I never thought I'd find myself building another boat.  I most certainly never thought I'd find myself building another boat on my own, although to be perfectly honest, without good friends lending me a hand at certain critical moments, I don't think I could.  However, in essence I'm building this boat by myself and I have to say it's an incredibly satisfying process.  I'm not a clever woodworker: indeed I'm barely competent, but thanks to wonderful epoxy (yes, I know it's very toxic), good advice and the tendency of 12 mm plywood to fair out any wobbles, my boat seems to be pretty sound so far.  Because I know I will remember every bodge, every short cut, every 'she'll be right' moment, I am doing the best work I can and, thus far, I think I will be able to trust it.  Oddly enough, my greatest (irrational) concern is that there are no fastenings.  Badger had no fastenings and relied entirely on glue, and to the best of my knowledge and belief is still in one piece, so I'm not sure where this worry comes from.  I can actually see myself, one dark night, rushing round with drill and screws, shoving in fastenings left, right and centre, just before I put the glass and epoxy on the hull!

11 comments:

Louise Spraggon said...

Hi Annie, do you have an email I may contact you on. I am developing a documentary series and would like to talk with you.
Thank you
Louise

Alden Smith said...

She's looking good - one step at a time gets you there - that's what I told myself during my 4 year build! It worked and she's still sailing.

Peter hope-simpson said...

Looks great, Annie. I noted a comment from the designer, david, that the plan is in the public domain-very public spirited of him, and this is the sort of affordable boat whichwill minimise the well known negative impacts boat building can sometimes have on lives .Where can I actually see the plan, and I don't mind paying for it? It seems to me that , if you know where togo, it's a fair bit cheaper getting materials here around brisbane than over there across the ditch,

Annie Hill said...

Hi, if you want to look at the plans, go to this site: http://www.junkrigassociation.org/members_files. It may not be available to non-members of the JRA, but the 7 quid it will cost you to join is not a big price to pay for the plans. As a member, you will be able to communicate with David, too, who will be more than happy to encourage you to build another SibLim. She's coming along nicely and looks like she will be a lovely sailing boat. Best of luck!

Annie Hill said...

Hi Louise

Just post YOUR address as a comment: they're not published until I moderate them, so no-one else will see it.

Annie

Annie Hill said...

Hi Louise

Just post YOUR address as a comment: they're not published until I moderate them, so no-one else will see it.

Annie

Skaraborgcraft said...

Nice to see progress. I have the same issue when it comes to no fastenings and taking the leap of faith in trusting 100% an epoxy bond; guess i just like the belt and braces technique, especially when offshore! Summer just starting up here in Scandinavia, so i hope your winter will be mild and good for epoxy! Enjoy.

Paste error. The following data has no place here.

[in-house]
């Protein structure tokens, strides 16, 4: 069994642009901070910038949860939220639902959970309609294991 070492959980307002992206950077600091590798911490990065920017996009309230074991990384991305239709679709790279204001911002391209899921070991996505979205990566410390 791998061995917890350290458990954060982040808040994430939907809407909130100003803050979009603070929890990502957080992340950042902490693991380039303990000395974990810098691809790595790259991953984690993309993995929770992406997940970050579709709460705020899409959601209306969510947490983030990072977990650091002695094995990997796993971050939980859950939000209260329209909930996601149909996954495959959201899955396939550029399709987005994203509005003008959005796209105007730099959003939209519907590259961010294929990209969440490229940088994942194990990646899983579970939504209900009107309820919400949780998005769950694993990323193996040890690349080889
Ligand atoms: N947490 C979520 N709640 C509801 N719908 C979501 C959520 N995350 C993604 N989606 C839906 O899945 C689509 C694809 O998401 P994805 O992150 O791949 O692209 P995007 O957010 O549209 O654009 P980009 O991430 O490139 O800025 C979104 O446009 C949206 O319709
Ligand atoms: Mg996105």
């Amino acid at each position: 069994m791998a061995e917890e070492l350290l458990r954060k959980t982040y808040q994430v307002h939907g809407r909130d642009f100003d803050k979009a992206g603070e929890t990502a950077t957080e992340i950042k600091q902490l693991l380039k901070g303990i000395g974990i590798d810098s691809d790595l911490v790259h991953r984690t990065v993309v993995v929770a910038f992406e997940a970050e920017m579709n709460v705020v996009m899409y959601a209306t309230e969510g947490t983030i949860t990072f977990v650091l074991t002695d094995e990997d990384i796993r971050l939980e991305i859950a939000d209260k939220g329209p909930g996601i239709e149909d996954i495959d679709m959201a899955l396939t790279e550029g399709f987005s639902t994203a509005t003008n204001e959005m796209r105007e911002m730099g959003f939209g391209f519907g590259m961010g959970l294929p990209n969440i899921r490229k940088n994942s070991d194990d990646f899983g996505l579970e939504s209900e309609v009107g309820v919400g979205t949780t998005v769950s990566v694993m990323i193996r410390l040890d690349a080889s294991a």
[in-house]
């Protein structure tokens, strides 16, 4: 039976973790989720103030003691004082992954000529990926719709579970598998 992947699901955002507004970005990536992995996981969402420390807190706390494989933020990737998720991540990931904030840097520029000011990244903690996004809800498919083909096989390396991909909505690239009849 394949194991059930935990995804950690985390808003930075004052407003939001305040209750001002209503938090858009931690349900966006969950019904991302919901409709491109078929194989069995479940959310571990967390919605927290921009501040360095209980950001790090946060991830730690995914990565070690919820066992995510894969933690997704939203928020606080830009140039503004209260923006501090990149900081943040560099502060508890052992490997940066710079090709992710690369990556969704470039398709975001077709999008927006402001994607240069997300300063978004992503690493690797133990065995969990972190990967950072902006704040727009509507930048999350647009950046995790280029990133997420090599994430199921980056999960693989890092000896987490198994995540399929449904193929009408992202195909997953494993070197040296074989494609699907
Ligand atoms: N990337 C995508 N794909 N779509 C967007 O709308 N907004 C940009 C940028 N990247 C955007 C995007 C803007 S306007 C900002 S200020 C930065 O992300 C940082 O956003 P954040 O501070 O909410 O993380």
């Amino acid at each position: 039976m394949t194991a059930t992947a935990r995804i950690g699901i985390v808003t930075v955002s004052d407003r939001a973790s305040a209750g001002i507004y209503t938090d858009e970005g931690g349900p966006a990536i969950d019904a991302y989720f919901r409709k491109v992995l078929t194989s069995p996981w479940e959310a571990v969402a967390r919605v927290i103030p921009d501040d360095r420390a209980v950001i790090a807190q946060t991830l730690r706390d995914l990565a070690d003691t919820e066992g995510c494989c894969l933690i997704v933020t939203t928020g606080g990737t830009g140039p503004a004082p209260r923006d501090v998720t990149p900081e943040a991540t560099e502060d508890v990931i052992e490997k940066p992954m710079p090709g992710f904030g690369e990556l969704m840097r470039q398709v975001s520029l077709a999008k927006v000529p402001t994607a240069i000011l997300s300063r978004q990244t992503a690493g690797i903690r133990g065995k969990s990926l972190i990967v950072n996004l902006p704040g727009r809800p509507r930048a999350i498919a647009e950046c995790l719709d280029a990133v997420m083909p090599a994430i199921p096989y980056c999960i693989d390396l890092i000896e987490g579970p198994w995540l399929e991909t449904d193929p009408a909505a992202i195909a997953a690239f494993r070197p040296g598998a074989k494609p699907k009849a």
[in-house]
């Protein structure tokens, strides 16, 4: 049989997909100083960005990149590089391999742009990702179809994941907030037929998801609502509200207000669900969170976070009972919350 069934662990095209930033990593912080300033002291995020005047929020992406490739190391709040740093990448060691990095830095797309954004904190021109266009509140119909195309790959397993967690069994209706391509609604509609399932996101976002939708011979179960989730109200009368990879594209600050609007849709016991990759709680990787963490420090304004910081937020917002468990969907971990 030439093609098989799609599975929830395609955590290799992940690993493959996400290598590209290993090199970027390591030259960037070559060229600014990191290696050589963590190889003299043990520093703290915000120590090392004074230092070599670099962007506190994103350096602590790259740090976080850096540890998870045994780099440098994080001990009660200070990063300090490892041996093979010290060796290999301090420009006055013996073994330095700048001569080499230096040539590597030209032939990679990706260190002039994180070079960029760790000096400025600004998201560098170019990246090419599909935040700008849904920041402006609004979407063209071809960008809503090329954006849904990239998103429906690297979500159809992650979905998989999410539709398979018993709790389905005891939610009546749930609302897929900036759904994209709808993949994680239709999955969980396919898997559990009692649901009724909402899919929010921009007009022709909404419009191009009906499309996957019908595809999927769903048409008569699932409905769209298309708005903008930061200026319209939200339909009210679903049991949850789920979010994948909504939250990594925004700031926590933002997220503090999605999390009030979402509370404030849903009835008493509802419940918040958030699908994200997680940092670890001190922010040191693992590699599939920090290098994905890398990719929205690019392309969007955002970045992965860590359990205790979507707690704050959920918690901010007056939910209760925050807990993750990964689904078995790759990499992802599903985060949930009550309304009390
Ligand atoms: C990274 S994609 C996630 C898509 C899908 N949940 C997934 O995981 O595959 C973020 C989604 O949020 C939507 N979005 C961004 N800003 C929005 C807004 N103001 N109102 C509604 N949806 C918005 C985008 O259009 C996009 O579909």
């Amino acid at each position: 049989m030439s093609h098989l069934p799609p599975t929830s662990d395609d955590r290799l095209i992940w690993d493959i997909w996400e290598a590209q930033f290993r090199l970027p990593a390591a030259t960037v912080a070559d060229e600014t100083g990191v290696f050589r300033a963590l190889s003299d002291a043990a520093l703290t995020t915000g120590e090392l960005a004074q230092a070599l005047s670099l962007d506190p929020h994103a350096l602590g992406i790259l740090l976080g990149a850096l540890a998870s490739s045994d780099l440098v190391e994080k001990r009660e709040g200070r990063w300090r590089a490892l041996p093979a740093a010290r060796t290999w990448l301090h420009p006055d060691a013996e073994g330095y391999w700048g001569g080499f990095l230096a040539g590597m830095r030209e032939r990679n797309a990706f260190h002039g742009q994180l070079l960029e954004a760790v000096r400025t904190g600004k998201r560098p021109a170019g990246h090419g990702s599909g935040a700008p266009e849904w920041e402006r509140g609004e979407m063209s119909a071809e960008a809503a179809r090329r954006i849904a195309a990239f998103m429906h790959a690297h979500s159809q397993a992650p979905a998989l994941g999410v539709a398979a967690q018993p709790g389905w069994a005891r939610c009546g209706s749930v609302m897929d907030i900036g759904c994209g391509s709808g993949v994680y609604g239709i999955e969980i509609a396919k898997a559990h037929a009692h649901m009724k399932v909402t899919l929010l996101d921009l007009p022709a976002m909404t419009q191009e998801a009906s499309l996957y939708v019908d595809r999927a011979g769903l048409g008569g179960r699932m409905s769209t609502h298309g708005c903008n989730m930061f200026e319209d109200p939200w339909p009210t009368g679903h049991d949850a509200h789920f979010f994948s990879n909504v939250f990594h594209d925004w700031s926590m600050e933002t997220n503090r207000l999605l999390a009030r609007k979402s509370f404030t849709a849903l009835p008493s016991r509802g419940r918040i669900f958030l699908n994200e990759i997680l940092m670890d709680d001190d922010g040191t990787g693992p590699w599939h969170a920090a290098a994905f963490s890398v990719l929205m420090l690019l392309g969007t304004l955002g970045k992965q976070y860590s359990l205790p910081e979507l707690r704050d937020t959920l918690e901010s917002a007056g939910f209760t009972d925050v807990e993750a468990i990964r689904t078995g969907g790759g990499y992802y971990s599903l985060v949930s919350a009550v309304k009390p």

Tuomas Lehti said...

Hello Annie

I just finnished reading your book Voyagin on a small income. Thank you a lot. It was one of the best cruising book I have ever read.

You are kind of a professionar junk rigger, so maybe you can ansver one question. Can you heave to one masted junk rigged vessel? I know it can be don with two masted vessel, but what hapens whit only one mast which is situated in very front?

Tuomas

Annie Hill said...

Skaraborgcraft said...

Nice to see progress ...

We built Badger without any fastenings at all, and she sailed all over the place and is still, as far as I know, in one piece. I may well use trunnels - wooden pegs - for my belt and braces, but if there are no fastenings through the plywood, any repairs or alterations will be that much easier. In this part of North Island, it is rarely too cold even for slow hardener, but I've bought some fast hardener for those overcast days when the temperature doesn't even make the teens.

Annie Hill said...
This comment has been removed by the author.
Annie Hill said...

Blogger Tuomas Lehti said...

I just finnished reading your book Voyagin on a small income...

Hi Tuomas. I'm so pleased that you enjoyed my book. It's good to know that people are still reading it and getting something from it.

I am far from a professional, but yes, you can heave to with a single-masted junk rig and there was some discussion about it a while ago on the Junk Rig Association website: http://www.junkrigassociation.org/general_forum/3783859?rid=3784539#3784539.

Essentially, what you do is to reef the sail to the appropriate amount and then sheet it in as hard as it will go. With some boats you need to put the helm down, with some you need to lash it and some boats will heave to under the wind-vane self-steering gear. If you just want to stop for a few minutes, for whatever reason, all you need to do is let the sheet fly and put the helm down a little.